Fertiliser prices on the increase

Fert Options
with Robin Boom
Agronomic Advisory Services

In the past month both Ballance and Ravensdown have increased their imported fertiliser prices as world prices go up for phosphorus products in particular.

Di Ammonium Phosphate (DAP) is now $100/tonne more expensive than it was in the spring, and potash and sulphur are $30/tonne more expensive, whereas single superphosphate prices have only risen marginally by $10/tonne and Triple Super remains the same.

Some of the private importers now have DAP and Triple Super up to $150/tonne cheaper than these two big co-ops, and potassium and sulphur can be more than $50/tonne cheaper, but their stocks are limited.

Reactive Phosphate Rock fertilisers remain similar to last year and both co-ops are this autumn selling Sechura RPR blended with Moroccan rocks, although the Moroccan component in these blends by itself does not qualify as a RPR, and therefore this portion will be a lot slower working, possibly taking decades to fully work.

Unreactive rocks

These unreactive rocks are added because the source of Sechura the co-ops import has cadmium levels above the 280 ppm Cd per kg P limit set by the industry, so blending in the Moroccan rocks with Sechura (Peruvian) rock, the overall cadmium level drops below this limit.

However, for my clients who use RPR fertilisers I am not convinced of the agronomic merit of this blend and am instead recommending a lower cadmium Sechura imported by a private company or a granular RPR imported from Egypt which have good citric solubilities.

This time last year I had a lot of my sheep and beef clients try a high analysis feed grade, Dicalcium Phosphate (16 per cent P) and DAP which was very competitively priced. The blend was called Zeaphos (eight per cent N, 18 P) and was sold by Zealyn, a Timaru-based company. Unfortunately they decided to pull out of the North Island. Farmers who used this blend, or even the straight Dicalcium Phosphate, were very impressed with the response.

One of the reasons Zealyn stopped importing this is the Chinese manufacturer increased the price by $50US/tonne. However, there are at least two other importers who are bringing in high analysis feed grade dicalcium phosphate fertilisers into the North Island.

Dicalcium phosphate

These are different to locally-made dicalcium phosphate products which are blends of lime and superphosphates which are reverted using water to create a chemical reaction between the acid superphosphate and alkaline lime, left to cook up, harden, and then screened.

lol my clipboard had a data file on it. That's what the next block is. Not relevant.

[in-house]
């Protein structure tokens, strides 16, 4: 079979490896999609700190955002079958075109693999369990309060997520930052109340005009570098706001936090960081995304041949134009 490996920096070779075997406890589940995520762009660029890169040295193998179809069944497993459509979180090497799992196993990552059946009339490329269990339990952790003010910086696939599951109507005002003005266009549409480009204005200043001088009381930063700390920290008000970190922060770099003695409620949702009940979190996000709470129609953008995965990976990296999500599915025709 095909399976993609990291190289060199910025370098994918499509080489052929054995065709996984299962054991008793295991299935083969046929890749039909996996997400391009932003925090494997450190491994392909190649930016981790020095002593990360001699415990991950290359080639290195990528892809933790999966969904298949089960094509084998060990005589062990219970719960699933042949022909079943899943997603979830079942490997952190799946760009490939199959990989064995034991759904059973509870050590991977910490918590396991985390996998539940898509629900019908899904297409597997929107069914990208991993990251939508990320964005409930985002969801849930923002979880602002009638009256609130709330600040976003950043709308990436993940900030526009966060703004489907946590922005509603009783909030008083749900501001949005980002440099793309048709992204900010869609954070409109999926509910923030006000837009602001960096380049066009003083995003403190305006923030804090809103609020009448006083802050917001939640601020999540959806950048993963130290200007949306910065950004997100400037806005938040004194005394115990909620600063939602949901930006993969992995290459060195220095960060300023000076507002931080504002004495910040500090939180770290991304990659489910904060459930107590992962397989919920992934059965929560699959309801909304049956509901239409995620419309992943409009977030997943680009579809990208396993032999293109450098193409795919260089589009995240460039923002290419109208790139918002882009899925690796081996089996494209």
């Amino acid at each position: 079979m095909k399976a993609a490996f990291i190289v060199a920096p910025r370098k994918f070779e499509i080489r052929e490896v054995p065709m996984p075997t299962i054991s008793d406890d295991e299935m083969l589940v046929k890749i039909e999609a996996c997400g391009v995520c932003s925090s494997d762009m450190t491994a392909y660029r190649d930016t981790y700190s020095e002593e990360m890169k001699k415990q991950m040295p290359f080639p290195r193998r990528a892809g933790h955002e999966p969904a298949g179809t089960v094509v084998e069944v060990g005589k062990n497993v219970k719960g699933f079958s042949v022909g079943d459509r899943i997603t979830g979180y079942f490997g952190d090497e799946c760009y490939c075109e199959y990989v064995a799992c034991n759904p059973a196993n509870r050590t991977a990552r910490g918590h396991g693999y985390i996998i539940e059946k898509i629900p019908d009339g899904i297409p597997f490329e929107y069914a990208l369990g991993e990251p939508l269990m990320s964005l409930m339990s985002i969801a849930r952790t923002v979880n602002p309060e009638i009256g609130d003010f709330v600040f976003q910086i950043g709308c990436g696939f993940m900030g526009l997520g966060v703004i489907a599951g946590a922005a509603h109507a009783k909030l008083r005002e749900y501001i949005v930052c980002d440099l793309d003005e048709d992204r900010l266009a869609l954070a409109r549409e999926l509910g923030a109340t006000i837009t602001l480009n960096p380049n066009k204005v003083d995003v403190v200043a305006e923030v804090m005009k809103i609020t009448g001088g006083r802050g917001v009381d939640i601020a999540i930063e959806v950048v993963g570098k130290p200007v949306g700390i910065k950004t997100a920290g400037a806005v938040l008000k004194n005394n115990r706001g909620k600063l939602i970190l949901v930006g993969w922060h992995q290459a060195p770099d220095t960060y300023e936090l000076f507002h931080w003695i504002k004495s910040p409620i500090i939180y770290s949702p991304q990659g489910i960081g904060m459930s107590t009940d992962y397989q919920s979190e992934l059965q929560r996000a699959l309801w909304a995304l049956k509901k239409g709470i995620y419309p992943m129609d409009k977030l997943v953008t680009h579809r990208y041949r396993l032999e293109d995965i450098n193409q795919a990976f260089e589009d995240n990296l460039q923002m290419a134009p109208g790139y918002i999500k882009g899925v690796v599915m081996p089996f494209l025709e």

The imported high analysis products have next to no cadmium or fluoride, which are contaminants which come from superphosphate, so they are a lot safer in terms of ‘phosphate poisoning’ risks with livestock.

There has also been a big increase in the cost of some minerals added to fertiliser mixes. Cobalt has almost doubled in price compared to last year, and zinc has also gone up over 50 per cent. Some magnesium products have also gone up, and a lot of this increase is due to the Chinese government shutting down some zinc and magnesium factories because of pollution issues. This increase is also seen in animal health-grade magnesium and zinc products. The cobalt price lift is due to demand for its use in batteries.

Lambs worth more

On the positive side, milk prices and beef prices seem to be holding, and lambs are worth an extra $20 more than they were a year ago. January and February rainfall has meant plenty of feed and works cannot justify dropping their schedule prices when there is lots of grass around as farmers will hang onto stock and fatten them more.

For the dairy farmers, good summer and autumn growth will be a bonus after a difficult spring. Maize crops around the country are looking fantastic in most places after being generally two weeks later than normal plantings, but with the summer heat and rainfall they have bolted away.

When it comes to fertiliser options, there can be some big savings shopping around. Recently I was contacted by a farmer who has been using a particular rep/advisor who was interested in what I could do for them. When they found out that I could get the same fertiliser blend for $100/tonne cheaper than what they had been paying for it they were delighted.

This seems to be a common problem when a farmer only listens to the advice of one particular company selling advice or products. As I don’t work for any particular company I can line up the particular deficiencies with whichever companies can provide the required nutrients at the best price.

With the co-ops, the end of year rebates have been a good reason to stick with them, but the past two years with much cheaper prices from some importers, this has all changed.

Robin Boom CPAg, Member of the Institute of Professional Soil Scientists, phone: 027 4448764.


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